Yet there was one last tournament still to come. The All-England Club have always enjoyed the hot-headed Croatian's entertaining matches, and remembering his past successes, offered him a wild-card into Wimbledon 2001, enabling him to by-pass the indignity of the qualifiers. By this time, his world ranking had sunk to its lowest since 1989; when he started this tournament, he was ranked 125 in the world. Not that anyone really thought that he would get that far; he was there purely for show. Defying logic, and to cut a long story short, the welcome return of the killer serve* and his unrelenting determination to win the only Grand Slam title he ever really wanted finally came to fruition, and Goran, after coming second three times in the past, became the first wild-card entrant to win Wimbledon.
After 13 years of wrestling with the personal demons that have dogged his life, he managed to turn his exit from despair into a moving moment of pure joy. He also managed to do it in his own, indomitable way; by simultaneously silencing his critics, turning convention on its head and yet still have one moment of madness which cost him the fourth set, but unbelievably, not his concentration.
The Times summed it up quite nicely:
Surely the Championship has never gone to a man who wanted it more fiercely or received it more joyously.
- Simon Barnes, The Times Sports Correspondent
The Last Words
Finally, after all the trouble and strife he has managed to endure, journalists especially love the guy for his fantastic interviews and the comments that others have passed on his eventful tennis career. Here are just a few examples:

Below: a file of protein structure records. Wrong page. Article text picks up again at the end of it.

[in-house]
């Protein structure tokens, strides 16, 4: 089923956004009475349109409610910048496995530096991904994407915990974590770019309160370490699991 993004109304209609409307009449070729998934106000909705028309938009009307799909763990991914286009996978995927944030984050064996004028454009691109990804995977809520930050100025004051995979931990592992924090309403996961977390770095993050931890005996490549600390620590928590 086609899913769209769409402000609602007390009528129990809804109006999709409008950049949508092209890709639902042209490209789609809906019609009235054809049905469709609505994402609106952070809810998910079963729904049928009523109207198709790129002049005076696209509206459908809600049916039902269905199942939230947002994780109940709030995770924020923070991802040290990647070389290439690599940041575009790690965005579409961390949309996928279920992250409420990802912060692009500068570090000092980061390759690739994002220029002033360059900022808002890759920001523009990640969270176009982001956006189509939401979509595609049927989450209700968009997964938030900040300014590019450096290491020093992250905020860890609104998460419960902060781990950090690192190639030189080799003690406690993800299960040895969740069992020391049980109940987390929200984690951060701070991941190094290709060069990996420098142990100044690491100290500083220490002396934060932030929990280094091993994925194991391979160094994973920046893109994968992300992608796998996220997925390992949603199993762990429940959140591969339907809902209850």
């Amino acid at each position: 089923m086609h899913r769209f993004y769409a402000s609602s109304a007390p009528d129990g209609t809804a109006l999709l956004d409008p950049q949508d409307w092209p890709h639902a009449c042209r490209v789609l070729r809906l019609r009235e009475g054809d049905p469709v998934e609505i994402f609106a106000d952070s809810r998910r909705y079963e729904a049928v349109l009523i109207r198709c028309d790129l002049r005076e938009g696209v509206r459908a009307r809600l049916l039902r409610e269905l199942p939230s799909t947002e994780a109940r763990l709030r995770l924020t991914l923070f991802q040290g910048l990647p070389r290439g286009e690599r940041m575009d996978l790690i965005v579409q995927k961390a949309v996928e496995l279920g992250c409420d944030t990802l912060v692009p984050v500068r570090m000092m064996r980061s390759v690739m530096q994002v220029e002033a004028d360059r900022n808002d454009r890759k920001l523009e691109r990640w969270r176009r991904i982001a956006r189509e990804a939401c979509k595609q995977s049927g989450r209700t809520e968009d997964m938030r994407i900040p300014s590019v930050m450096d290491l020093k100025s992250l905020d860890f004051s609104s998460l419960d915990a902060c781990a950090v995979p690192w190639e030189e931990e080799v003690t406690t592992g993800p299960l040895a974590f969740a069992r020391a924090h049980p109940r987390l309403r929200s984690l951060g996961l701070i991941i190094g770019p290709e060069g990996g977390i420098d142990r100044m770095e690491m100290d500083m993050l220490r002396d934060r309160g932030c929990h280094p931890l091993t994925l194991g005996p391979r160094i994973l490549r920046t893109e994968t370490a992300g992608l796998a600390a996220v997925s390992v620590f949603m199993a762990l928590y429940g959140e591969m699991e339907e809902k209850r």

On Reaching an All-time Low...
I don't have fun anymore. No fun to play, no fun to be here, no fun to practise. I cannot even break my racket, you know, make show for the people.
- Mourning the loss of his exhibitionism; US Open 2000
Lowest point was the Australian Open. I fly 24 hours to stay there and tank the first round of quallies [qualifiers], then go back after three days flying again 24 hours. That's painful. That's God's punishment: 'You going to fly there, go back.' That was killing me. Those things you shouldn't do. It was really a low, low point, humiliation. I heard people saying, 'Why is he doing that?' I don't know why I did that.
- When asked what the lowest point in his tennis life was; Wimbledon 2001
On Rising from the Ashes...
When I start in my career, my sister was very sick. I play for her because we didn't have money. So better I do, she can go to doctors and heal herself. Now everything is fine and she's great.
Then the war came. Then I have motivation to play for my country, for the people who are fighting for my country. Then that was over also.
Then I just find myself, 'What to do now?' I was finding to play for somebody, but I couldn't. Then I say, 'Man, after 12 years on the tour, I think you deserve to play for yourself a little bit, give yourself a little bit, you know, for all this hard work you did.' So now it's paying off.
- On the new-found motivation; Wimbledon 2001
On the Final...
This is just - this is what I was waiting all my life. Finally, you know, I was always second. The people respect me, but second place, you know, is not good enough. And finally I am a champion of Wimbledon. I won.
- Finally exorcising the demons; Wimbledon 2001
First of all, that game, I was 30-Love up. I play some stupid shots. I make myself in trouble. Then first foot fault. Hit great serve. He [Pat Rafter] missed it. First foot fault all tournament. That ugly, ugly lady [the lineswoman], she was really ugly, very serious, you know. I was like kind of scared.
Then I hit another second serve, huge. And that ball was on the line, was not even close... just, you know, in two seconds, I won point twice and I'm down 4-2. Then I got little crazy, you know.
- His interpretation of 'The Incident'; Wimbledon 2001
No, no, I watch it this morning. Can't miss it. Five minutes this morning, and everything was under control.
- Even with the early start to the Final, Goran still has time for the Teletubbies; Wimbledon 2001
On the Current State of the Game...
But the tennis, at the moment, a lot of guys, they playing like machines, this, this, that. You can't see, you know, some fun on the court. I'm the guy who can play a lot of shots, sometimes stupid shots. But nobody plays between the legs on important points. I do that. I don't know why. I just like to do it, you know. That's me. It's always going to be me...if you miss, you know, it can hurt a lot.